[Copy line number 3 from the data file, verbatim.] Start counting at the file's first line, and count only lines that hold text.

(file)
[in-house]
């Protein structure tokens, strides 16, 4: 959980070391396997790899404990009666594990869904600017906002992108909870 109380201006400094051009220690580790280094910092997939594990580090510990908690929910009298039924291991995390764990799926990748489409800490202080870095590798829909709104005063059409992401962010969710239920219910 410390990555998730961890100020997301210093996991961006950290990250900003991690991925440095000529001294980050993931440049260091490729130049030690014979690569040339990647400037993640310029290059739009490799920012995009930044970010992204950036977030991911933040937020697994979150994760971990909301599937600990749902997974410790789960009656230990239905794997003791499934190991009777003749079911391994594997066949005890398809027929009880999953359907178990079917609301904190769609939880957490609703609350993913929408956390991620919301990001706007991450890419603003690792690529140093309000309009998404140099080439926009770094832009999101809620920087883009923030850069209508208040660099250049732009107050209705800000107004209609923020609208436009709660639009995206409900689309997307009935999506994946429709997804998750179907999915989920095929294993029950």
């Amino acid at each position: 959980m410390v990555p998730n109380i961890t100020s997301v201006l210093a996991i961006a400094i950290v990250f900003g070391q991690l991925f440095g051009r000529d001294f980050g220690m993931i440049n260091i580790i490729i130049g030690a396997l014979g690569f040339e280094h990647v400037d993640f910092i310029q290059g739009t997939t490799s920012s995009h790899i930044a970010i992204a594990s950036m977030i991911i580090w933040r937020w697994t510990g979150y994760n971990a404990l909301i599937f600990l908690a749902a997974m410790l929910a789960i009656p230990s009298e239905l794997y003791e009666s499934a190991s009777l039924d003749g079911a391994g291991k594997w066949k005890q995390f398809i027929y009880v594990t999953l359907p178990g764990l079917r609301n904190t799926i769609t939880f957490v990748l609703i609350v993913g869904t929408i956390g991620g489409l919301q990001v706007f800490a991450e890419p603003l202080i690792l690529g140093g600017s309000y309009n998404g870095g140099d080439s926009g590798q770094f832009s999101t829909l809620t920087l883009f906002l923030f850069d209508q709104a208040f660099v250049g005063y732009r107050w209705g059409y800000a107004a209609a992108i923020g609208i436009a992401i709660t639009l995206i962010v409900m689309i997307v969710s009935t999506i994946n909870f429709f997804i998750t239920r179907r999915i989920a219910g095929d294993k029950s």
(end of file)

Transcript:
């Amino acid at each position: 959980m410390v990555p998730n109380i961890t100020s997301v201006l210093a996991i961006a400094i950290v990250f900003g070391q991690l991925f440095g051009r000529d001294f980050g220690m993931i440049n260091i580790i490729i130049g030690a396997l014979g690569f040339e280094h990647v400037d993640f910092i310029q290059g739009t997939t490799s920012s995009h790899i930044a970010i992204a594990s950036m977030i991911i580090w933040r937020w697994t510990g979150y994760n971990a404990l909301i599937f600990l908690a749902a997974m410790l929910a789960i009656p230990s009298e239905l794997y003791e009666s499934a190991s009777l039924d003749g079911a391994g291991k594997w066949k005890q995390f398809i027929y009880v594990t999953l359907p178990g764990l079917r609301n904190t799926i769609t939880f957490v990748l609703i609350v993913g869904t929408i956390g991620g489409l919301q990001v706007f800490a991450e890419p603003l202080i690792l690529g140093g600017s309000y309009n998404g870095g140099d080439s926009g590798q770094f832009s999101t829909l809620t920087l883009f906002l923030f850069d209508q709104a208040f660099v250049g005063y732009r107050w209705g059409y800000a107004a209609a992108i923020g609208i436009a992401i709660t639009l995206i962010v409900m689309i997307v969710s009935t999506i994946n909870f429709f997804i998750t239920r179907r999915i989920a219910g095929d294993k029950s």